Elstree 1976

elstree-1976_3With the Star Wars universe very much back in the general public’s consciousness due to last years triumphant film The Force Awakens and the imminent release of the first anthology film Rogue One it is an opportune moment to release a documentary looking back to where it all began. Instead of focussing on the main players in the making of A New Hope it instead takes a different route.

Elstree 1976 looks to the more minor figures that contributed to the film. Through a series of talking head interviews we meet some of the actors who portrayed some recognisable and some not so well remembered. These actors give an insight into what is felt like to be part of the biggest movie franchise on the planet.

For each actor, we first see their action figure which gives us a reminder of just how big Star Wars is. Even minor characters in the Mos Eisley cantina have their own figures. Each actor then gives a brief account of their early life and initial acting career. For the most part, they are remarkably similar. There are few of them that admit having any great ambition in the acting game. They are all fairly pragmatic about the business and what it takes to make it.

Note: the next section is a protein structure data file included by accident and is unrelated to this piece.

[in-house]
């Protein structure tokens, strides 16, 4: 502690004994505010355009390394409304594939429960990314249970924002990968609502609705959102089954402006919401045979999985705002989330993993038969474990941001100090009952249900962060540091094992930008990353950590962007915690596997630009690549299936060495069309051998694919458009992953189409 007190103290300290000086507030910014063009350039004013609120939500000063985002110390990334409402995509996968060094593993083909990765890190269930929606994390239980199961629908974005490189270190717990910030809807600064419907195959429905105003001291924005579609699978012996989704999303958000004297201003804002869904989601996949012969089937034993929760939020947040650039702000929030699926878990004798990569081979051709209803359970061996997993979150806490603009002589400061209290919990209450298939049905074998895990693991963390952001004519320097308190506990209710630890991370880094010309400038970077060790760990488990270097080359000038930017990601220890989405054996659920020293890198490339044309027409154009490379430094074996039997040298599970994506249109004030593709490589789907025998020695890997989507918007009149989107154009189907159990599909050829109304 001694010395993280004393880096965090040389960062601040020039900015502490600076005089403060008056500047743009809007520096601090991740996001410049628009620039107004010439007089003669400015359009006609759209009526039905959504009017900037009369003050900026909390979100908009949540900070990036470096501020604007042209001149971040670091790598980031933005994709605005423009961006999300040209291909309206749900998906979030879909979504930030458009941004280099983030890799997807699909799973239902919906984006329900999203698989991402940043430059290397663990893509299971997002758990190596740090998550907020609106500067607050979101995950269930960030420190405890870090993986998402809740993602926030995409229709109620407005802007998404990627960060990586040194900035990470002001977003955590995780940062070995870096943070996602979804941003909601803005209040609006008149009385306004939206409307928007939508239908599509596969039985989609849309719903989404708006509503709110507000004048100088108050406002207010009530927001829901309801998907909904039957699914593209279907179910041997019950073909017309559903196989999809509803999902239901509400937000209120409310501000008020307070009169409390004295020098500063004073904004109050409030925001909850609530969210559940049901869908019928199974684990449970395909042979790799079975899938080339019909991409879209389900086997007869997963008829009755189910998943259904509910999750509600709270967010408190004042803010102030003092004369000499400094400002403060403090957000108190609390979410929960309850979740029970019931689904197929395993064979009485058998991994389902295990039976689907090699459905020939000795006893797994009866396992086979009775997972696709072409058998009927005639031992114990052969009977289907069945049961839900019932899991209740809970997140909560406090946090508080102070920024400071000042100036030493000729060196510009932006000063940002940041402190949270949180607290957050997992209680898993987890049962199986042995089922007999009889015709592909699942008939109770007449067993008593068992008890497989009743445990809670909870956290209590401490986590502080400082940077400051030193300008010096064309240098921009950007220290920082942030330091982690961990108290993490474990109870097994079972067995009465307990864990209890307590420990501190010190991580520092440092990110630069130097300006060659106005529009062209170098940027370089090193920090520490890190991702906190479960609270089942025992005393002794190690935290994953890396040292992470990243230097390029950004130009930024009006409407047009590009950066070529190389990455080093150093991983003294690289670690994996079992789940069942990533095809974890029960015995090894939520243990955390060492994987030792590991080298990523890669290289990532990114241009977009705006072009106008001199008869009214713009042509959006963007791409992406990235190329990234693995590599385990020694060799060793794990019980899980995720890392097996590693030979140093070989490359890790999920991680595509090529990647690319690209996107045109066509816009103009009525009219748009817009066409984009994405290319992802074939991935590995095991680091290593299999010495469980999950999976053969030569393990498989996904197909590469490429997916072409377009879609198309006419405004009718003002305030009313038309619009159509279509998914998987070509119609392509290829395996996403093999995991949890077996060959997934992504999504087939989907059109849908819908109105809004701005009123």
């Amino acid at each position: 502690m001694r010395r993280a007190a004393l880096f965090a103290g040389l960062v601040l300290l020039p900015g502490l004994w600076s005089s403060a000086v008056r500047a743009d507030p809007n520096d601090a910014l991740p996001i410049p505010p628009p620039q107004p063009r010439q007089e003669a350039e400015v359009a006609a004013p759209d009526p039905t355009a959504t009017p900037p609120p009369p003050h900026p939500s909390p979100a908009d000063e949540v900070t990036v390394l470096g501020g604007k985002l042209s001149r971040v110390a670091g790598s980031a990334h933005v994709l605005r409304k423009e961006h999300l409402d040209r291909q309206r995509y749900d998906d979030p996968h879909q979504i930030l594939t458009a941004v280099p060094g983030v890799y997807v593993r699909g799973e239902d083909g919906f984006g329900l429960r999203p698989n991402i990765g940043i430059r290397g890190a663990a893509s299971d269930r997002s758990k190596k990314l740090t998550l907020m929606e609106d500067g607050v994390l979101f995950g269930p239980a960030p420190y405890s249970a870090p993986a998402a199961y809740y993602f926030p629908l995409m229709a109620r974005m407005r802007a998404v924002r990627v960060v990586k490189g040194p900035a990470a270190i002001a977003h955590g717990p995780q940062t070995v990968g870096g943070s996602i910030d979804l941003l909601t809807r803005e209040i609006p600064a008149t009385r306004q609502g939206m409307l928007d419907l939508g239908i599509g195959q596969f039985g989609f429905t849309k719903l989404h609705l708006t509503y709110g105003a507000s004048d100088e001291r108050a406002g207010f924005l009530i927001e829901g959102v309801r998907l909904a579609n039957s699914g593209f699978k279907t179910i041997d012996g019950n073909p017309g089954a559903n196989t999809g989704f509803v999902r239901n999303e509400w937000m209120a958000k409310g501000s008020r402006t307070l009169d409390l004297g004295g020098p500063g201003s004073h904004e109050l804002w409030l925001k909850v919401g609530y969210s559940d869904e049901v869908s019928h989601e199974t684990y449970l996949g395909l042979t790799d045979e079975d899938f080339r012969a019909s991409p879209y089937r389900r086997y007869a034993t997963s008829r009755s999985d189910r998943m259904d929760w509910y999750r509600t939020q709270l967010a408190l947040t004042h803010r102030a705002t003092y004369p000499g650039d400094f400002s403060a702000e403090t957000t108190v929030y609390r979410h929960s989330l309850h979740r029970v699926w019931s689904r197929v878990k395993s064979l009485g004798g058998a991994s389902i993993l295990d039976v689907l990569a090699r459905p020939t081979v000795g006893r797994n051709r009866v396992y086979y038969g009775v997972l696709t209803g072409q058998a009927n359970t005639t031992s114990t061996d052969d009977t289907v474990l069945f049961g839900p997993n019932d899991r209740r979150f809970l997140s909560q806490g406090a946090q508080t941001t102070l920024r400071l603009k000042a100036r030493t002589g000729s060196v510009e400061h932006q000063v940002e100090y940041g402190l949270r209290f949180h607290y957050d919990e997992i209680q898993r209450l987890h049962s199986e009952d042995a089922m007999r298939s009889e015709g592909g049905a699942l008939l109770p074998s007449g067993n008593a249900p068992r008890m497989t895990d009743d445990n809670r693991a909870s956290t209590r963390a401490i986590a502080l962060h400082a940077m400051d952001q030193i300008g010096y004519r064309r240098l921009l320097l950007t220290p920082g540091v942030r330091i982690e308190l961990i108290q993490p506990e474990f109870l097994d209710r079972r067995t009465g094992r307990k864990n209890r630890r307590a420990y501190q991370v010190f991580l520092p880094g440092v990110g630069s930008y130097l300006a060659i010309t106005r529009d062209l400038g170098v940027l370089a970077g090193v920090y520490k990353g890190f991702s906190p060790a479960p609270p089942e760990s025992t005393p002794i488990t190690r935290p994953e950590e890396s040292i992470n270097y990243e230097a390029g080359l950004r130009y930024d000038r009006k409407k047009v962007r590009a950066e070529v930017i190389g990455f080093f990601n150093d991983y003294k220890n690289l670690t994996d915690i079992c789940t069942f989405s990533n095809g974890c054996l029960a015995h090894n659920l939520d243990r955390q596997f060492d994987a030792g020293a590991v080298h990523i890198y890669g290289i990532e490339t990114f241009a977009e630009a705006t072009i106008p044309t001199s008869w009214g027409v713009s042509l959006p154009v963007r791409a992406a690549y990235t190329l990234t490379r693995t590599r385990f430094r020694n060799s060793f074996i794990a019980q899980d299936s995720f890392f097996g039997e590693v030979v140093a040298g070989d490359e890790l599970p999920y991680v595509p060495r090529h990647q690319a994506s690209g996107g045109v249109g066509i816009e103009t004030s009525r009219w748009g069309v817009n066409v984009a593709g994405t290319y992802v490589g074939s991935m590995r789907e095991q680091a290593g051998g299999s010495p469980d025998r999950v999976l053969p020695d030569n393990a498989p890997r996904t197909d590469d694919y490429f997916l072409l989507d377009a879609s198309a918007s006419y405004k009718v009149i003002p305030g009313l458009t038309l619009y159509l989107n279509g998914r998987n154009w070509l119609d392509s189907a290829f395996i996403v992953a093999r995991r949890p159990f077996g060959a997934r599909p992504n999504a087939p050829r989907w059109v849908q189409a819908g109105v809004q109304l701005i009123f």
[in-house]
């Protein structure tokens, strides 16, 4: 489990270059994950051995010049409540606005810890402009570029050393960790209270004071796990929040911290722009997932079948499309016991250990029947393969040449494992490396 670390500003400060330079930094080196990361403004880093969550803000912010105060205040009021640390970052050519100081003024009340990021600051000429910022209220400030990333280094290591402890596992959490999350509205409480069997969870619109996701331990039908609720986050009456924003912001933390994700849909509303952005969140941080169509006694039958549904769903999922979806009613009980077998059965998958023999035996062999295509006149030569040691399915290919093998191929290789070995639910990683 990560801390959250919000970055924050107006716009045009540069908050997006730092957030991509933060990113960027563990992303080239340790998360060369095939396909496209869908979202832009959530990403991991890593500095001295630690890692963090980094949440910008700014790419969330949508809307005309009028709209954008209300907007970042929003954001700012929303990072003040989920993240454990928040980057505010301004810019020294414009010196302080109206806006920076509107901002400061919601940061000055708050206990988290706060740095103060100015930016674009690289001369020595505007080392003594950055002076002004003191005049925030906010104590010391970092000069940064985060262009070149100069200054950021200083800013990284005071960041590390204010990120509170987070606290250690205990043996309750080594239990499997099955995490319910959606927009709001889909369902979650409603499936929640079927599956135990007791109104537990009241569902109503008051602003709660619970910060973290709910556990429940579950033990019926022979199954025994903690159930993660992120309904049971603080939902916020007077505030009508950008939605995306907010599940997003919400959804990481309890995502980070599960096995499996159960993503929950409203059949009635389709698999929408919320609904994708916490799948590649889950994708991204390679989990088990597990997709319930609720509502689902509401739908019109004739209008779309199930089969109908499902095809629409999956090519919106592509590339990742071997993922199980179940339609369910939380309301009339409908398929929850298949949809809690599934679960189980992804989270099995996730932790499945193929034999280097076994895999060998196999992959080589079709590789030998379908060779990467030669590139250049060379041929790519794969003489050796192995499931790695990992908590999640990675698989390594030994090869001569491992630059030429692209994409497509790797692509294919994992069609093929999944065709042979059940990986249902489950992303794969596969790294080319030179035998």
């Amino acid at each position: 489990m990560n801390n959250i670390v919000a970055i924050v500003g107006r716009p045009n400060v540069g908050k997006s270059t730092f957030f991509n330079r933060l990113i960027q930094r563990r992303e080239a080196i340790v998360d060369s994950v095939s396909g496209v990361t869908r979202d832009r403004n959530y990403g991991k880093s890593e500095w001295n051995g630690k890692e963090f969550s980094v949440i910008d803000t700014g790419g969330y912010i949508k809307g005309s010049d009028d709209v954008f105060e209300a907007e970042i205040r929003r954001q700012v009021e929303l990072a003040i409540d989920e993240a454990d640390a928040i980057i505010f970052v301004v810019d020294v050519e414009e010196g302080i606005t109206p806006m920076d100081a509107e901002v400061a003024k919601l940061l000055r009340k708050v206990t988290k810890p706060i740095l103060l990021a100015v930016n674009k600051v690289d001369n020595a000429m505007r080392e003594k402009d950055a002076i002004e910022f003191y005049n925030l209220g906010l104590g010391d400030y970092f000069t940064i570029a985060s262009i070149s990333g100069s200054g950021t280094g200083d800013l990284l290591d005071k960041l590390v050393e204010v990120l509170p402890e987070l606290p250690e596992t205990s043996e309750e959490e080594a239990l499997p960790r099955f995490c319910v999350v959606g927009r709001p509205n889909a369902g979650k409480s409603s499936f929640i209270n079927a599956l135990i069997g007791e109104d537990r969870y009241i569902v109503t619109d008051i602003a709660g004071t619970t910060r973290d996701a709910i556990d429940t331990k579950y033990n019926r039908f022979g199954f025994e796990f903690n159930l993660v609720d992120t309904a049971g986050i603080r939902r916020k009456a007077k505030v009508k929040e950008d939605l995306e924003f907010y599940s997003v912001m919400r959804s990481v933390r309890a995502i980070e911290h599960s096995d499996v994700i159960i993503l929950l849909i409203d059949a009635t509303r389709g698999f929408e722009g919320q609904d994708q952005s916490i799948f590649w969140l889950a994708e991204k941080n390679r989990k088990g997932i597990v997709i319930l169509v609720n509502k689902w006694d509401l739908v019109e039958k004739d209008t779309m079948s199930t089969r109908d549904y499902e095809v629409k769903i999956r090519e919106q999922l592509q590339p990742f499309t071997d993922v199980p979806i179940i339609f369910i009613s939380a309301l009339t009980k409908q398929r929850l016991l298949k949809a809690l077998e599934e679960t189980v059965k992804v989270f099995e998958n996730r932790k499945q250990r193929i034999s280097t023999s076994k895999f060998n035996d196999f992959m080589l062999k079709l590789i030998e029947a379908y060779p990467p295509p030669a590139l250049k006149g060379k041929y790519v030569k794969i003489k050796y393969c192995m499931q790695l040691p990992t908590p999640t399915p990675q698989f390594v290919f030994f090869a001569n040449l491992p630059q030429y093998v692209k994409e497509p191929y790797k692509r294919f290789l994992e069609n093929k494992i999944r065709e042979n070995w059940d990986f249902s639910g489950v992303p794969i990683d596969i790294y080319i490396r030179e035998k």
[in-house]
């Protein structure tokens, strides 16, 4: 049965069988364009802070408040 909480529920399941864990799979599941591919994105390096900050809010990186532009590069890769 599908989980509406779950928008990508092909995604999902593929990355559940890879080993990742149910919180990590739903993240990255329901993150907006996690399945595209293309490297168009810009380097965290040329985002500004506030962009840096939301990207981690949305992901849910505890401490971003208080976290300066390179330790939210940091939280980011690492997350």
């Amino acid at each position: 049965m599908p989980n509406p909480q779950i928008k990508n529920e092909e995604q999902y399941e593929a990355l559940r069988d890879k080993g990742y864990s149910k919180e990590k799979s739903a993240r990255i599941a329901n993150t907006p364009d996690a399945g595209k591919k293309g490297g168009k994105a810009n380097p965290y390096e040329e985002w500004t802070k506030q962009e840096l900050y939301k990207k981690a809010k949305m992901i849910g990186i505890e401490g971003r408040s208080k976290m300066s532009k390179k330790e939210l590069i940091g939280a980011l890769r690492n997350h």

elstree-1976-2Their stories then start to focus on how they came to be involved in the making of the film. Again, it is a similar story of how their faces fitted for the roles they were given. Every one of them recollects that they treated as just another job. There was little indication of just how the film was to be received. What they do say is that they enjoyed the time on set and the main actors and even George Lucas was very approachable.

It was not until the success of the movie did the actors find a second career taking part on the convention circuit. This is where the documentary really starts to be interesting. With such a big franchise there is an ever growing market for anything to do with Star Wars. Some of these actors have found that they are able to support themselves based on these appearances. Of course, where there is an audience there is money to be made. There is a distinct pecking order with David Prowse and Jeremy Bulloch at the top. It isn’t long before we hear of problems arising. The dispute is over who is actually entitled to be there selling photos. For some, to be included in the credits is their badge of honour. For the non-credited actors, who are basically extras, there is an intense animosity. They are perceived as chancers. It shows another side to the convention scene and changes the tone of the documentary.

To cap off this change in mood we get Dave Prowse re-igniting his dispute with the Star Wars organisation. He is barred from attending the major Star wars celebrations due to his fractious relationship with George Lucas and an apparent stubbornness. He signs his photos with the words ‘Dave Prowse is Darth Vader’. Disney asked him to change is to as which was met with disdain on Prowse’s part. It comes across as being very petty on both their parts.

John McArthur
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